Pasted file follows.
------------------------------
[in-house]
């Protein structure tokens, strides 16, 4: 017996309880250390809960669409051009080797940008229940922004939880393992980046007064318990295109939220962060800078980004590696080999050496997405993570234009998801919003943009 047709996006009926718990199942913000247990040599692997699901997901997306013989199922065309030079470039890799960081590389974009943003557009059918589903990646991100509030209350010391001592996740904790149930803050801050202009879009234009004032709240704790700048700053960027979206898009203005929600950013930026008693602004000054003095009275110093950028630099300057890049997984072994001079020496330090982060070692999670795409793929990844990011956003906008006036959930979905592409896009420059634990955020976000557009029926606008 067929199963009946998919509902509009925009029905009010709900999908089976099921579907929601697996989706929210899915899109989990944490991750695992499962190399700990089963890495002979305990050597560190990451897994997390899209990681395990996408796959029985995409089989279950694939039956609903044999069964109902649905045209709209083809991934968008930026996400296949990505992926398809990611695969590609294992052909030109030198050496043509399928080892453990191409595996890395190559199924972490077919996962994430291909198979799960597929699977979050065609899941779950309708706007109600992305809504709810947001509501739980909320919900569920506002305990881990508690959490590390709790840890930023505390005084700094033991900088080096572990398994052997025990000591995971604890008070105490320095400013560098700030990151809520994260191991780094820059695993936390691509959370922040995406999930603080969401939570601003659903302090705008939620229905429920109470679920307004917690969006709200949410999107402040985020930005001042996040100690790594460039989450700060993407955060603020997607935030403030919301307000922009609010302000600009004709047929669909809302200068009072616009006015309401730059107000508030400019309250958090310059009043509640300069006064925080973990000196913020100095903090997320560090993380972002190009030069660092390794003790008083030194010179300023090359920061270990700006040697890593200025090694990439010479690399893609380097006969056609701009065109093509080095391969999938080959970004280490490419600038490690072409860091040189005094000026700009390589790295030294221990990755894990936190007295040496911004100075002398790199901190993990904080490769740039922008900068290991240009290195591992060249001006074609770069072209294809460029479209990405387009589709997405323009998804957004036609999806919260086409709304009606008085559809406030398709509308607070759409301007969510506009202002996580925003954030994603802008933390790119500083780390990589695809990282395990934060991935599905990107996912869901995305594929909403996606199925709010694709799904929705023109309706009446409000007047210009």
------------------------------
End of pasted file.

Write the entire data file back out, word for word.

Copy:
[in-house]
């Protein structure tokens, strides 16, 4: 017996309880250390809960669409051009080797940008229940922004939880393992980046007064318990295109939220962060800078980004590696080999050496997405993570234009998801919003943009 047709996006009926718990199942913000247990040599692997699901997901997306013989199922065309030079470039890799960081590389974009943003557009059918589903990646991100509030209350010391001592996740904790149930803050801050202009879009234009004032709240704790700048700053960027979206898009203005929600950013930026008693602004000054003095009275110093950028630099300057890049997984072994001079020496330090982060070692999670795409793929990844990011956003906008006036959930979905592409896009420059634990955020976000557009029926606008 067929199963009946998919509902509009925009029905009010709900999908089976099921579907929601697996989706929210899915899109989990944490991750695992499962190399700990089963890495002979305990050597560190990451897994997390899209990681395990996408796959029985995409089989279950694939039956609903044999069964109902649905045209709209083809991934968008930026996400296949990505992926398809990611695969590609294992052909030109030198050496043509399928080892453990191409595996890395190559199924972490077919996962994430291909198979799960597929699977979050065609899941779950309708706007109600992305809504709810947001509501739980909320919900569920506002305990881990508690959490590390709790840890930023505390005084700094033991900088080096572990398994052997025990000591995971604890008070105490320095400013560098700030990151809520994260191991780094820059695993936390691509959370922040995406999930603080969401939570601003659903302090705008939620229905429920109470679920307004917690969006709200949410999107402040985020930005001042996040100690790594460039989450700060993407955060603020997607935030403030919301307000922009609010302000600009004709047929669909809302200068009072616009006015309401730059107000508030400019309250958090310059009043509640300069006064925080973990000196913020100095903090997320560090993380972002190009030069660092390794003790008083030194010179300023090359920061270990700006040697890593200025090694990439010479690399893609380097006969056609701009065109093509080095391969999938080959970004280490490419600038490690072409860091040189005094000026700009390589790295030294221990990755894990936190007295040496911004100075002398790199901190993990904080490769740039922008900068290991240009290195591992060249001006074609770069072209294809460029479209990405387009589709997405323009998804957004036609999806919260086409709304009606008085559809406030398709509308607070759409301007969510506009202002996580925003954030994603802008933390790119500083780390990589695809990282395990934060991935599905990107996912869901995305594929909403996606199925709010694709799904929705023109309706009446409000007047210009």